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Global standards on reporting clinical trial results agreed

Rules to tackle 50% of trials that are currently unreported

Adrian O’Dowd

Thursday, 18 May 2017

The large majority of clinical trials will have to be published in the future following a landmark agreement.

A group of the world's largest funders of medical research and international non-governmental organisations (NGOs) have agreed on new standards requiring all clinical trials they fund or support to be registered and results made public.

The joint statement was issued by the UK Medical Research Council, Indian Council of Medical Research, Norwegian Research Council, the Médecins Sans Frontières research arm Epicentre, PATH, the Coalition for Epidemic Preparedness Innovations (CEPI), Institut Pasteur, the Bill & Melinda Gates Foundation, and the Wellcome Trust.

Currently, it is estimated that around 50% of clinical trials go unreported, often because the results are negative. The organisations will develop and implement policies within the next 12 months requiring all trials they fund, co-fund, sponsor or support to be registered in a publicly-available registry.

In addition, they agreed all results would be disclosed on the registry and/or by publication in a scientific journal by an agreed deadline. The standards have been drawn up by the World Health Organization (WHO), which has said unreported trial results leave an incomplete and potentially misleading picture of the risks and benefits of vaccines, drugs and medical devices, and could lead to use of suboptimal or even harmful products.

In 2015, WHO published its position on public disclosure of results from clinical trials, which defines timeframes within which results should be reported, and called for older unpublished trials to be reported. The new agreement by some of the world's major research funders and international NGOs will mean the ethical principles described in the 2015 statement will now be enforced in thousands of trials every year. The organisations have also agreed to monitor compliance with registration requirements and to endorse the development of systems to monitor results reporting.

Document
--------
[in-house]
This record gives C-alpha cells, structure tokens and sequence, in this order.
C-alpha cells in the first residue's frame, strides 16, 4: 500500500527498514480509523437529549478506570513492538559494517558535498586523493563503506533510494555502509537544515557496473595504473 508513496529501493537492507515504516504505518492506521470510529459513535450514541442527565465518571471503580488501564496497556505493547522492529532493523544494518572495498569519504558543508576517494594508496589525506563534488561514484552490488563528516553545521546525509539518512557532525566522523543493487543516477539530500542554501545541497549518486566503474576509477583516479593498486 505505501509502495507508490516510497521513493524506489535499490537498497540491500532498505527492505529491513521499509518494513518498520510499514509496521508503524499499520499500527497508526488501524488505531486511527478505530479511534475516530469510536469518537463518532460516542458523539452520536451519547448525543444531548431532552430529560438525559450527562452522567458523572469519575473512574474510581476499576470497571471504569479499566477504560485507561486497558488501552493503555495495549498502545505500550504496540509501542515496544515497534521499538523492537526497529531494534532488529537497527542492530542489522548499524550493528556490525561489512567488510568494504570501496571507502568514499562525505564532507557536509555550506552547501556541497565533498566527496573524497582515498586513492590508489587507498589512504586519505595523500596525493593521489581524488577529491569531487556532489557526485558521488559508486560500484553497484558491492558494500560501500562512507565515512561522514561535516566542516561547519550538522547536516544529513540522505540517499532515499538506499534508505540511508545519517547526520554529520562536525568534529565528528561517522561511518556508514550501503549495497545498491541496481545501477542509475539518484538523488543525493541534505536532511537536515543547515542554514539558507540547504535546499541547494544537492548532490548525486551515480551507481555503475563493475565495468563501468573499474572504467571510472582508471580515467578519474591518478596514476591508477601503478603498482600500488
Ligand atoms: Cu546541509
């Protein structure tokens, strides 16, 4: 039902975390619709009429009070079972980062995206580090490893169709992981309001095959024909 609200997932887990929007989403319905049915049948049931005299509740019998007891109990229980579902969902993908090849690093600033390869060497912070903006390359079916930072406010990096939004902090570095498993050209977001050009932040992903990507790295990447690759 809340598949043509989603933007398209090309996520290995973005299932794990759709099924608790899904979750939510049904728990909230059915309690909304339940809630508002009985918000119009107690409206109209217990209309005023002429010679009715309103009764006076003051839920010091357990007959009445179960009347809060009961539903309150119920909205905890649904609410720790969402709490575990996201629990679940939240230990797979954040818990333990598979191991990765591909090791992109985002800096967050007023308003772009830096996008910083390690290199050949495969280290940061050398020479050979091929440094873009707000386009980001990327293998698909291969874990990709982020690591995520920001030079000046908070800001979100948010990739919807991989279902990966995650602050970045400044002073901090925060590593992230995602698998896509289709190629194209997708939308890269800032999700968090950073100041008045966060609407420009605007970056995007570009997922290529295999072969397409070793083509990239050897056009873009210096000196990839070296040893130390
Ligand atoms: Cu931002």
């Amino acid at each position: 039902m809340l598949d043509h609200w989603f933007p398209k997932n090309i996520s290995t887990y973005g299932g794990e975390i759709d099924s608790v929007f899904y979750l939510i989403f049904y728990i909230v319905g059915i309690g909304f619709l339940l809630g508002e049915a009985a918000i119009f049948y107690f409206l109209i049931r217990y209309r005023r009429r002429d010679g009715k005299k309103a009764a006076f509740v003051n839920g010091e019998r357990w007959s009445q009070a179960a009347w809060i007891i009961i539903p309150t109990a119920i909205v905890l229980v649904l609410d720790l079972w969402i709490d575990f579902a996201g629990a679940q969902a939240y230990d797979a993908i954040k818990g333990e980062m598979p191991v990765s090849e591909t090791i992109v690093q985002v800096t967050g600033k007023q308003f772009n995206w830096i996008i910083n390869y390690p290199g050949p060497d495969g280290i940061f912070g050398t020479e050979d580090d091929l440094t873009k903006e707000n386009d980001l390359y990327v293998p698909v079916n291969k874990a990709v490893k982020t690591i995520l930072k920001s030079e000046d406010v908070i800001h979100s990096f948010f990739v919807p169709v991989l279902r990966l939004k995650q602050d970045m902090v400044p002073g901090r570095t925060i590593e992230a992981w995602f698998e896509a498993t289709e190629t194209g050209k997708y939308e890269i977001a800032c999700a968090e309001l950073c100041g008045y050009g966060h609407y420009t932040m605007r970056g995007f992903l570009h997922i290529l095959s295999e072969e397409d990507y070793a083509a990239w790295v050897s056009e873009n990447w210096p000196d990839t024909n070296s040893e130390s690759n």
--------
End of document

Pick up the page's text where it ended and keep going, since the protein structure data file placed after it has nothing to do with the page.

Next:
Most of these trials and their results will be accessible via WHO's International Clinical Trials Registry Platform, the global database of clinical trials that compiles data from 17 registries around the world, including the EU's Clinical Trials Register, the USA's clinicaltrials.gov, the Chinese and Indian Clinical Trial Registries and many others.

Dr Marie-Paule Kieny, assistant director-general for health systems and innovation at WHO, said research funders had made a strong statement that there will be no more excuses for some clinical trials remaining unreported long after completion.

Dr Jeremy Farrar, director of the Wellcome Trust, said: 'Requiring summary results of clinical trials to be made freely available through open access registries within 12 months of study completion is good for both science and society.

'Not only will this help ensure that these research findings are more discoverable, but it will also reduce reporting biases, which currently favour publication of trials which have a positive outcome. Today's statement is in line with Wellcome's broader ambition to make all research outputs which arise from our funding more findable, accessible, and re-usable.'

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